April 2013

Ernest: Violin Music

Heinrich Wilhelm Ernst – Violin Music (Naxos label), Josef Špaček, Gordon Back ★★★★★
I recently acquired some new CDs from Archiv Music (www.arkivmusic.com), which is a good source for inexpensive classical music. You’ll be seeing some of those reviews in the next few weeks. Arkiv Music provides better search engines for finding particular music and offers recommendations and decent critical analyses of CDs. They are competitive with Amazon.com and often are cheaper than Amazon. This was an album on sale, and since I’ve had no music by Ernst, decided to try it. Ernst wrote in the era of the virtuoso performer, sitting in the lime-light of Paganini. Ernst shows him most capable of writing technical yet very acceptable music. The performances on this CD are well recorded, with a spacious quality to them, and executed with great feeling and understanding for the composer. While not well known, this is a delightful CD to listen to, and recommended by me.

Dark Night of the Soul

This was a protected registry that recounts a lawsuit that I experienced. It seems to be forever lost, and that, is probably for the best. Needless to say, this event has had a major effect on how I view the American justice system, and my desire to get out of medicine.

Pimsleur Mandarin 1

Pimsleur Mandarin Chinese 1 ★★★★
I have found the need to learn Mandarin, since I may be going to China for several months to teach at a medical school. There are many methods and courses out there for learning Mandarin, and in the end, opted for this course. The Pimsleur method has many strengths to it, in that it focuses on teaching language like a child may learn a language. It offers the need to continually respond and recall words and phrases learned in the past. It allows one to learn a language while driving a car, or doing other activities. It also overcomes the greatest problem with learning an oriental language, in that it doesn’t waste time doing the most difficult activity, which is learning the writing system. Mandarin is fundamentally an easy language to learn, in that there is importance to word order, but otherwise, the grammar is very simple. There are no verb tenses, no noun forms, no articles, no genders to learn. There is the problem of many words sounding very similar to western ears, and tonal qualities of the word can completely change the meaning of the word.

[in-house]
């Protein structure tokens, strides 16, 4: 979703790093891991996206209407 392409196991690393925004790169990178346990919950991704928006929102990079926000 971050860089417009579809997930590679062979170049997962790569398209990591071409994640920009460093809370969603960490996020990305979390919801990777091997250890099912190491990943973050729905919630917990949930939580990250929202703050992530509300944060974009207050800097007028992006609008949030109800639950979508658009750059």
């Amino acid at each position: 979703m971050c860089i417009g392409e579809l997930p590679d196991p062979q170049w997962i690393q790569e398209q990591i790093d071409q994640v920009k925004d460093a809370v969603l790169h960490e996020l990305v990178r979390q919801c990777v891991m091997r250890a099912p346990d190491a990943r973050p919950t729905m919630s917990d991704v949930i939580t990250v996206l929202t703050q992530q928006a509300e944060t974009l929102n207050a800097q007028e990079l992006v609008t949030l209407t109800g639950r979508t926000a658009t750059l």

I am not giving the Pimsleur series 5 stars for a number of reasons. Even for all of its strengths over such language programs as Rosetta Stone, it still doesn’t achieve the excellence of  French in Action. There are reasons for this…
1. It ignores the value of the written word. This is problematic because a) I often think in terms of words and sentences and visualize what I am trying to say by visualizing in my mind the written word. The Pimsleur technique assumes that this sort of thinking doesn’t occur, yet it does as a child learns to read and write. b) The vocabulary of an auditory language problem is going to be limited, and the ability to interact with other language learning means, such as dictionaries (in Pinyin) and other resources becomes impossible unless one venture outside of Pimsleur and learns Pinyin or written Chinese characters.